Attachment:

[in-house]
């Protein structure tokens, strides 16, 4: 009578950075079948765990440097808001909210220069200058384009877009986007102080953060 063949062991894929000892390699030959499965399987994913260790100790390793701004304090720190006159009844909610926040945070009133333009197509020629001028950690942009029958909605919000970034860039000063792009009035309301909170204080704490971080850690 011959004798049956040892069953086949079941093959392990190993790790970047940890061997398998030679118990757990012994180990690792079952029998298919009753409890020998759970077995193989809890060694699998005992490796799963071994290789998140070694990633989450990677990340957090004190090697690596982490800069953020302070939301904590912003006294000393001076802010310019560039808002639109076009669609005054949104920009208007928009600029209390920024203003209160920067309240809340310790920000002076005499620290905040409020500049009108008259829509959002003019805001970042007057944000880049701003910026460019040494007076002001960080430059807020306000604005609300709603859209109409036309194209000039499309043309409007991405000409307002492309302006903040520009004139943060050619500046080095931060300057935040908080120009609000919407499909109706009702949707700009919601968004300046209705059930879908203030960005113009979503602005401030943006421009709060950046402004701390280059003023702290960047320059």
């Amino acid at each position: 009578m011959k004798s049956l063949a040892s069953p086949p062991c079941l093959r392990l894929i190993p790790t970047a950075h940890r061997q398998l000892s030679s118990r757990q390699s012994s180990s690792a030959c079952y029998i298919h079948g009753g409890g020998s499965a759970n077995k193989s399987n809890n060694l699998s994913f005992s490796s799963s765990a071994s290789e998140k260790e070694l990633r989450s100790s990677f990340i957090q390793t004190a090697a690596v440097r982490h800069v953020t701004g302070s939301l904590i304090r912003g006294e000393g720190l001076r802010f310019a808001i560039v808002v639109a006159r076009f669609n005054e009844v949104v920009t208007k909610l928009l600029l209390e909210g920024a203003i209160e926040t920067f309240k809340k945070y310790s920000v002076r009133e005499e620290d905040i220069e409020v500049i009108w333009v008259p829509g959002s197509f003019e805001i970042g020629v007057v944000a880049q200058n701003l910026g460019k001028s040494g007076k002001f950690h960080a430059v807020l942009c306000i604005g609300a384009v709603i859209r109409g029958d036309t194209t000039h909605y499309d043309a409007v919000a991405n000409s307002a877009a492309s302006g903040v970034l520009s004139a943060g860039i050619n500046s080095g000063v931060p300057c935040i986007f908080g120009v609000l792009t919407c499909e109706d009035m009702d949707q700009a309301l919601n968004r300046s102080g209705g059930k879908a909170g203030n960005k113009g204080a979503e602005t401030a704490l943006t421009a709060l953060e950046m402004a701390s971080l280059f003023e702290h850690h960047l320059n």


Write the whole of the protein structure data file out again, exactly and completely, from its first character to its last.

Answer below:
[in-house]
């Protein structure tokens, strides 16, 4: 009578950075079948765990440097808001909210220069200058384009877009986007102080953060 063949062991894929000892390699030959499965399987994913260790100790390793701004304090720190006159009844909610926040945070009133333009197509020629001028950690942009029958909605919000970034860039000063792009009035309301909170204080704490971080850690 011959004798049956040892069953086949079941093959392990190993790790970047940890061997398998030679118990757990012994180990690792079952029998298919009753409890020998759970077995193989809890060694699998005992490796799963071994290789998140070694990633989450990677990340957090004190090697690596982490800069953020302070939301904590912003006294000393001076802010310019560039808002639109076009669609005054949104920009208007928009600029209390920024203003209160920067309240809340310790920000002076005499620290905040409020500049009108008259829509959002003019805001970042007057944000880049701003910026460019040494007076002001960080430059807020306000604005609300709603859209109409036309194209000039499309043309409007991405000409307002492309302006903040520009004139943060050619500046080095931060300057935040908080120009609000919407499909109706009702949707700009919601968004300046209705059930879908203030960005113009979503602005401030943006421009709060950046402004701390280059003023702290960047320059």
């Amino acid at each position: 009578m011959k004798s049956l063949a040892s069953p086949p062991c079941l093959r392990l894929i190993p790790t970047a950075h940890r061997q398998l000892s030679s118990r757990q390699s012994s180990s690792a030959c079952y029998i298919h079948g009753g409890g020998s499965a759970n077995k193989s399987n809890n060694l699998s994913f005992s490796s799963s765990a071994s290789e998140k260790e070694l990633r989450s100790s990677f990340i957090q390793t004190a090697a690596v440097r982490h800069v953020t701004g302070s939301l904590i304090r912003g006294e000393g720190l001076r802010f310019a808001i560039v808002v639109a006159r076009f669609n005054e009844v949104v920009t208007k909610l928009l600029l209390e909210g920024a203003i209160e926040t920067f309240k809340k945070y310790s920000v002076r009133e005499e620290d905040i220069e409020v500049i009108w333009v008259p829509g959002s197509f003019e805001i970042g020629v007057v944000a880049q200058n701003l910026g460019k001028s040494g007076k002001f950690h960080a430059v807020l942009c306000i604005g609300a384009v709603i859209r109409g029958d036309t194209t000039h909605y499309d043309a409007v919000a991405n000409s307002a877009a492309s302006g903040v970034l520009s004139a943060g860039i050619n500046s080095g000063v931060p300057c935040i986007f908080g120009v609000l792009t919407c499909e109706d009035m009702d949707q700009a309301l919601n968004r300046s102080g209705g059930k879908a909170g203030n960005k113009g204080a979503e602005t401030a704490l943006t421009a709060l953060e950046m402004a701390s971080l280059f003023e702290h850690h960047l320059n």